Let’s start with Hela: In print, she’s not Odin’s daughter, she’s the ruler of the afterlife (well, an Asgardian afterlife, the verse is a little crowded with options) and magnificently regal and alien. She has no time or interest for the mortal plane, but she owns you when you’re dead, and if you try to cheat her of that (Anyone? Loki? Looking at you, Loki.) she is not happy. She is open to bargains, especially if the overall balance of the universe is threatened in some way, but she maintains an iron grip over her domain. To see her transformed into a more generic villain was a deep disappointment.
Next, Valkyrie. It was exciting news when Tessa Thompson was cast, because I really thought she could handle the complexity and fierceness of Val well. While I really enjoyed her performance in Ragnarok, and that character was named Valkyrie, the character bore almost no resemblance to the print character of the same name. And that’s a loss for MCU fans. In our current era of storytelling, where memory, identity, technology, consciousness, and trauma are fertile topics in series like Westworld, Altered Carbon, Dollhouse, etc, etc, Valkyrie is one of the earlier genre exemplars exploring these issues at a character level. As first presented, her consciousness a sort of abstraction made manifest in a host human body (an institutionalized human psychiatric patient named Barbara), Valkyrie lives her life dealing with the moral and emotional consequences of needing a body that she knows does not belong to her, to survive. Later retcons reveal she’s a historical figure, not just an abstraction, but she’s still tooling around in a body that isn’t hers (though eventually she does get her original body back). It’s heavy, fascinating stuff, and many shades of grey. No, it probably couldn’t have been introduced in the space this movie had to give this character, but why not have made the character simply another Asgardian valkyrie, problem solved?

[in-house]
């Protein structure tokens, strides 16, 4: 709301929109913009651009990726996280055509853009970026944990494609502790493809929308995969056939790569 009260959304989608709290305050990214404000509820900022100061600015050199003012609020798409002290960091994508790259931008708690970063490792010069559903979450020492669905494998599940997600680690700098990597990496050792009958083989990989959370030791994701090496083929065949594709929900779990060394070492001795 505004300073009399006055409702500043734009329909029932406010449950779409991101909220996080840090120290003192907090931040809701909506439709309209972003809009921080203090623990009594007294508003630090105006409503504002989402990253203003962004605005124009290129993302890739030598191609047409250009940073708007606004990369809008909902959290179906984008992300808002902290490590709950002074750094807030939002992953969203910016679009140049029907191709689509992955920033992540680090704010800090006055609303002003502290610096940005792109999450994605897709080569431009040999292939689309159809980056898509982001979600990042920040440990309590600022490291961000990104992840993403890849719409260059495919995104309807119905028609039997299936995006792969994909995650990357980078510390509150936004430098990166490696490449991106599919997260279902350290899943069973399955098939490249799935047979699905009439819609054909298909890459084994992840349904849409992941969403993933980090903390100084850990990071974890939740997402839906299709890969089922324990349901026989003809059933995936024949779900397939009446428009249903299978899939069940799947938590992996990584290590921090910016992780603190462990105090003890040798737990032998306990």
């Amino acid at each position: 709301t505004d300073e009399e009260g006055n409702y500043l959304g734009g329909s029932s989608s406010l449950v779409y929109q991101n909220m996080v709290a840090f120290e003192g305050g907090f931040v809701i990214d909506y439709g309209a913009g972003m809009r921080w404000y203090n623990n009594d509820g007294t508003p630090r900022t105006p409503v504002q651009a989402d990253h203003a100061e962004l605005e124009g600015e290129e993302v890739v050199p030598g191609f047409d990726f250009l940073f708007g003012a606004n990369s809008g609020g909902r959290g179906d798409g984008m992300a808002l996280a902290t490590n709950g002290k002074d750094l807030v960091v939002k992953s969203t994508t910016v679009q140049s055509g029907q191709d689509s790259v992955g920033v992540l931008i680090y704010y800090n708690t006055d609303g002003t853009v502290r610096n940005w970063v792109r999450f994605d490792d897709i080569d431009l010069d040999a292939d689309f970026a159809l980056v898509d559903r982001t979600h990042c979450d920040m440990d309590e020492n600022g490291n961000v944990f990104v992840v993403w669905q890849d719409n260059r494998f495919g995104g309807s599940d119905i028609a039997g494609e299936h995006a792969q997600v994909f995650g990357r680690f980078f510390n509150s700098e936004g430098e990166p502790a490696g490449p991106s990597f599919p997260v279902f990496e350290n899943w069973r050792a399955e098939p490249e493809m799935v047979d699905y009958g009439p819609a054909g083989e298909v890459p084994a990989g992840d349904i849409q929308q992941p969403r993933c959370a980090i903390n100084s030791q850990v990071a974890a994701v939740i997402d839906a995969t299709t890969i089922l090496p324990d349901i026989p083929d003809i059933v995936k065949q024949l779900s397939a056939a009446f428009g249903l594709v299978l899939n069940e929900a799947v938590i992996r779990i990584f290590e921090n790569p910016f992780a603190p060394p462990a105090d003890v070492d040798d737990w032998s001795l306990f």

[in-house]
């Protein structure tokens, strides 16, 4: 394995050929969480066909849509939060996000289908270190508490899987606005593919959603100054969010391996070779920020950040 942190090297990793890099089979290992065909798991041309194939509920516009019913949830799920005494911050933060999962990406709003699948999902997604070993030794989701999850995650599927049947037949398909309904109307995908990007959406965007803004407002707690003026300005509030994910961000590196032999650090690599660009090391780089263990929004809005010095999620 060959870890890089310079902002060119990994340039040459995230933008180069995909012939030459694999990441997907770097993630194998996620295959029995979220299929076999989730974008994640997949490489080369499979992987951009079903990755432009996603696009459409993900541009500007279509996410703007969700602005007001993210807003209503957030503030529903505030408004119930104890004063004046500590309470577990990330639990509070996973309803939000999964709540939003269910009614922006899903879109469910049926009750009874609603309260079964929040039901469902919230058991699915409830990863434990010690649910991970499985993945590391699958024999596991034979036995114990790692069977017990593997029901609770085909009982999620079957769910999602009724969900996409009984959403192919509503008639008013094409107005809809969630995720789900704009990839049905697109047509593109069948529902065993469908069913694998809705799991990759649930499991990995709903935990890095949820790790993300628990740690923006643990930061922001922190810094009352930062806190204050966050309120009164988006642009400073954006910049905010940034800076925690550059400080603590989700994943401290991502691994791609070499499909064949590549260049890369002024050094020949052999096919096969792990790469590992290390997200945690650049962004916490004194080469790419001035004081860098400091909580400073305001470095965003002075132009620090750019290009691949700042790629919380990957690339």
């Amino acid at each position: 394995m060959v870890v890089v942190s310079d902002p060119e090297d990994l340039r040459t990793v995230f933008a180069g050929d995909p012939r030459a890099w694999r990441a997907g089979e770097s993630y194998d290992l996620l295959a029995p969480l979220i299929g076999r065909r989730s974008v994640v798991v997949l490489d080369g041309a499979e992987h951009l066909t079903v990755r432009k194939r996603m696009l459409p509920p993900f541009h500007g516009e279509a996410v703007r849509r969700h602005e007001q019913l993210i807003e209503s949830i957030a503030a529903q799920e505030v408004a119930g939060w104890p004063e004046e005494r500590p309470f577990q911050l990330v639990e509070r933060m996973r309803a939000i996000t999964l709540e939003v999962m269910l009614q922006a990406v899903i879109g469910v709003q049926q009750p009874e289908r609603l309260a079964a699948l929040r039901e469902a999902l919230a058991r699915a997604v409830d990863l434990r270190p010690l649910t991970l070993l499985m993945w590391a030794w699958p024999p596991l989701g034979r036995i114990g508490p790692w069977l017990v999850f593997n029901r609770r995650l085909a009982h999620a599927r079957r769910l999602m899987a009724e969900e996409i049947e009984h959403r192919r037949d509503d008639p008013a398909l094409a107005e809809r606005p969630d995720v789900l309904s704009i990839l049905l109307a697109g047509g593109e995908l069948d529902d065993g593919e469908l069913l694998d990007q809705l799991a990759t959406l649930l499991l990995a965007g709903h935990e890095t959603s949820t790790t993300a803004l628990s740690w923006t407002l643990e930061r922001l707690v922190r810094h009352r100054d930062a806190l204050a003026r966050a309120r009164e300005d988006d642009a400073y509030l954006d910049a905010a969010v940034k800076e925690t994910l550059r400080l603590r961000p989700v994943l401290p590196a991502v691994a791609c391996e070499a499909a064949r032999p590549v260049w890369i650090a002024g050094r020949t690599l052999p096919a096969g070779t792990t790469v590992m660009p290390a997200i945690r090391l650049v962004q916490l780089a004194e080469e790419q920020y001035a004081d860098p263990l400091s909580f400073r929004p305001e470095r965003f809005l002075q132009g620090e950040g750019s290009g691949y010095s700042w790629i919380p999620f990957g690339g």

Ultimately, with regards to the issue of heart, while Thor and Loki’s big brotherly moment in Dark World is sent up here for laughs, the relationship between the brothers is an engine for real emotional intensity, and would have been well-served by more depth of interaction in this film. Their parents are dead, their home is gone, and to see what family can (and cannot) be in moments of profound crisis such as those, with a little more (dare I say) gravitas, needn’t derail the overall drive of the film.
Speaking of that lost home though, let’s get back to “Immigrant Song” for a moment. To the film’s credit, it doesn’t seem by chance that a song of that title made the trailer/film, even beyond the Norse mythology shout-outs in the lyrics. The lesson of the film is that a people are defined by their community, not geographical place, and that Asgard is its people, not the world where it was. The Asgardian people are last seen setting out to find a new home, becoming a community of aspiring immigrants, and at a time when so much domestic rhetoric is devoted to closing borders, building walls, and turning away those who have lost everything, this message should be received loud and clear. Ultimately, I found it the most redeeming part of the film’s overall arc, giving it a larger purpose beyond its many little moments of fun.